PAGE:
So this weekend I set out to document and understand the new aspects of vCloud Connector 1.5 and how some of the components go together. It seemed like there might be some interest in a how to article explaining the process not only of putting the pieces together, but also how to actually do some of the moving of workloads. So I set out on a mission to see if I can explain some of this in detail. The first thing anyone will need to do in order to truly try out vCloud Connector is to get some public cloud space on a provider that is using vCloud Director. My choice was Virtacore for a number of reasons, but they were open to letting me try out their beta portal and provide some initial feedback. If you do happen to sign up with them you can actually get $50 off of your initial public cloud service by using the code STEKREF when you sign up, so not a bad deal if you have not tried out a vCloud Express provider yet.
vCloud Connector 1.5 Architecture
First I think it is important to understand the new architecture of vCloud Connector 1.5 as it differs greatly from 1.0. Many who have played with both will see the differences out of the gate, but I wanted to also tie this to how I deployed the various components for testing. Refer to the figure below which was taken from the vCloud Connector user guide.
vCloud Connector Server – The server component is the control and management point for vCloud Connector. You really only need one server as long as it can connect to the various nodes. In my case the server was hosted in my lab, on the management cluster for vCloud Director. I did not host it inside my vCloud as a vapp simply because I did not see the need to. I decided to treat it like any other management server workload supporting the vCloud Eco-System
vCloud Connector Node – The “nodes” are the 1:1 connection points managed by the server. The 1:1 aspect is that you actually need a node per cloud, Organization, or vSphere instance you want to move workloads between. So in my case I needed two nodes on premise and two nodes hosted at Virtacore. These remote nodes were of course hosted in the cloud. I needed two of them because their public cloud is made up of two datacenters, each with their own vCloud installation and thus two different API’s. The nodes are also where the various exports happen during the process of the move and where you may need to increase the disk sizes, or mount them to NFS if you can. In my case I connected all the nodes to either the SYSTEM level or the top-level of vSphere for testing. In a hosted public cloud, you could need more nodes depending on the number or organizations you have as well as the number of datacenters.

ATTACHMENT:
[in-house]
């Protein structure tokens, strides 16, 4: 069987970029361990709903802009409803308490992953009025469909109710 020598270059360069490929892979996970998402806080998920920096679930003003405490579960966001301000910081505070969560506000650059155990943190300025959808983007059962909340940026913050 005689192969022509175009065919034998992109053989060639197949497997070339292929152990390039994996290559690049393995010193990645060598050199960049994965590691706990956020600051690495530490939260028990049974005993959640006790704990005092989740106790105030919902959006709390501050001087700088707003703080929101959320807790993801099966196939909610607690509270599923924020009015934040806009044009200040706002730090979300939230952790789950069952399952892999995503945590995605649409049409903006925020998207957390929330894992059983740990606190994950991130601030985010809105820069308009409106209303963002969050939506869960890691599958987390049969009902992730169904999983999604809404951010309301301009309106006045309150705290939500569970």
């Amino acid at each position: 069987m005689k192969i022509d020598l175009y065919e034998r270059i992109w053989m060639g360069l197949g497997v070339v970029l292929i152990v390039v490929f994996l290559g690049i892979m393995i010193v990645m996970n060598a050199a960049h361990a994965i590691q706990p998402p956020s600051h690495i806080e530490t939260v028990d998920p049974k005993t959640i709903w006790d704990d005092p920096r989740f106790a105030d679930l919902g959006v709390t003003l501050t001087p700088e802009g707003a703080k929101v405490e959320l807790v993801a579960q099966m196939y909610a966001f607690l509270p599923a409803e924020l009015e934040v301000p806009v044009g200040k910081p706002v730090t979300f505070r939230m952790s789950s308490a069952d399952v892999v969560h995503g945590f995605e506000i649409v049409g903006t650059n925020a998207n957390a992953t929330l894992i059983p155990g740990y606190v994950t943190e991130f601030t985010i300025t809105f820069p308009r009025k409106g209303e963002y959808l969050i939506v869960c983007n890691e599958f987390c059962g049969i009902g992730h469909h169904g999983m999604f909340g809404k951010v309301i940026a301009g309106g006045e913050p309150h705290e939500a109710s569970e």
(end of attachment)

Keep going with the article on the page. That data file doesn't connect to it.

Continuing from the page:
vCloud.VMware.com – This is the remote web portal you can use to manage your various vCloud Connector servers in a single pane of glass. There is some requirements to get connected to this which we will talk about in a little bit. UPDATED 12/7/11: I wanted to point out a couple things about the portal. Although the portal is internet based, it will direct your browser to the local address of the vCloud Connecter Server. This means you are not able to manage the vCloud Connector server unless you also have VPN or on premise access to it. The component could be hosted externally with an external IP, but as of today it also will not work behind NAT. Some folks have discovered this and there is a KB article about it. Just take note that even though you are accessing a public portal it will be sending your browser to the local IP addresses. This also means that a firewall rule for for “External” access is not needed until the NAT issue is worked out. Because of this reason you will not be able to make console connections to some Virtual Machines if the vCloud Director Console IP is not exposed and properly directed or load balanced.